Stephen D. Miller
October 30, 2002
lecture followed by a screening of Okoge
|About the presentation:
"Okoge" (a term that loosely translates as "fag hag") appeared during a gei buumu ("gay boom") in Japan in the early 90's. Its portrayal of two men (and their fag hag friend) who fall in love and are faced with social and personal obstacles presented the ordinariness of contemporary male-male love for the first time on screen and did much to dispel the commonly-held opinion that homosexuality is either non-existent in Japan or confined to drag clubs. At about the same time, a serial program entitled "Doosookai" ("Reunion") appeared for ten weeks on commercial television that depicted a four-way relationship between three men and one woman. While both of these media events represented situations that were psychologically honest, socially realistic, and cinematically believable (though somewhat melodramatic), their resolutions were completely within the purview of that which is socially acceptable in Japanese society. This presentation will show how that which was initially subversive in both Okoge and "Doosookai" is neutralized by their endings.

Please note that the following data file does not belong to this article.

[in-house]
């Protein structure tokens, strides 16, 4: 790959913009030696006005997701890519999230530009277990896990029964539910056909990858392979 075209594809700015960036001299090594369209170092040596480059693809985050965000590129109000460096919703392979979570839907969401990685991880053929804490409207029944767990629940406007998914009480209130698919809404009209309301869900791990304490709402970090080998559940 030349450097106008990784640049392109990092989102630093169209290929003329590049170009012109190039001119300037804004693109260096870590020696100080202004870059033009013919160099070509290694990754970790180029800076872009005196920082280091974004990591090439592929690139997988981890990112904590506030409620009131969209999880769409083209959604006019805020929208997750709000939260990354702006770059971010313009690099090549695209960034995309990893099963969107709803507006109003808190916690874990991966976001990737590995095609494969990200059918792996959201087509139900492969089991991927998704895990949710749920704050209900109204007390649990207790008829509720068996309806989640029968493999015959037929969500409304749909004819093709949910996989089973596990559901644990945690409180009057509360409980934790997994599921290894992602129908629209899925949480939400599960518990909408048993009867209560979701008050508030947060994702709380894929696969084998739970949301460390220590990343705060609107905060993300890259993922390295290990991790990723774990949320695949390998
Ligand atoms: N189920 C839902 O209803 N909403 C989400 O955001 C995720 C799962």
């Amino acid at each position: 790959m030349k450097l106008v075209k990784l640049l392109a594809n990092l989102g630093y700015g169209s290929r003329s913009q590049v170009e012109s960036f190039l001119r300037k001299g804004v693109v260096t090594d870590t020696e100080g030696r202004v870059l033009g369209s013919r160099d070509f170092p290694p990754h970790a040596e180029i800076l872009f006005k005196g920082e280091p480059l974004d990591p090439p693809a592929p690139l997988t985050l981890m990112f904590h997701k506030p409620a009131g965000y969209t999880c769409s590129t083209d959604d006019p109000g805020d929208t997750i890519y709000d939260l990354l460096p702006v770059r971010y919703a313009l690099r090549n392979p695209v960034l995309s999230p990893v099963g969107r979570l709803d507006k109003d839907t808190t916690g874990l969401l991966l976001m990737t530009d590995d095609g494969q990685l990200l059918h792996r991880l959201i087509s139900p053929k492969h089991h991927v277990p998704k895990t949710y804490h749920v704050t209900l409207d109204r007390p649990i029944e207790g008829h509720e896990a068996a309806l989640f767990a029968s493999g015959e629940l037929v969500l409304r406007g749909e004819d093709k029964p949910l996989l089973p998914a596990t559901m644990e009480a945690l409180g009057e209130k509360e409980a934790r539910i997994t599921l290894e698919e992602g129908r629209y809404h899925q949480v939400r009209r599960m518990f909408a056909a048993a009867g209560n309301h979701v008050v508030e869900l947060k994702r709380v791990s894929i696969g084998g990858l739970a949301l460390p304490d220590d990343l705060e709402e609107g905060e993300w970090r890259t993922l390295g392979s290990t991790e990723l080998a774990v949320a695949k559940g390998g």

Okoge 1992, color, 120 min., Director: Takehiro Nakajima; Japanese with English subtitles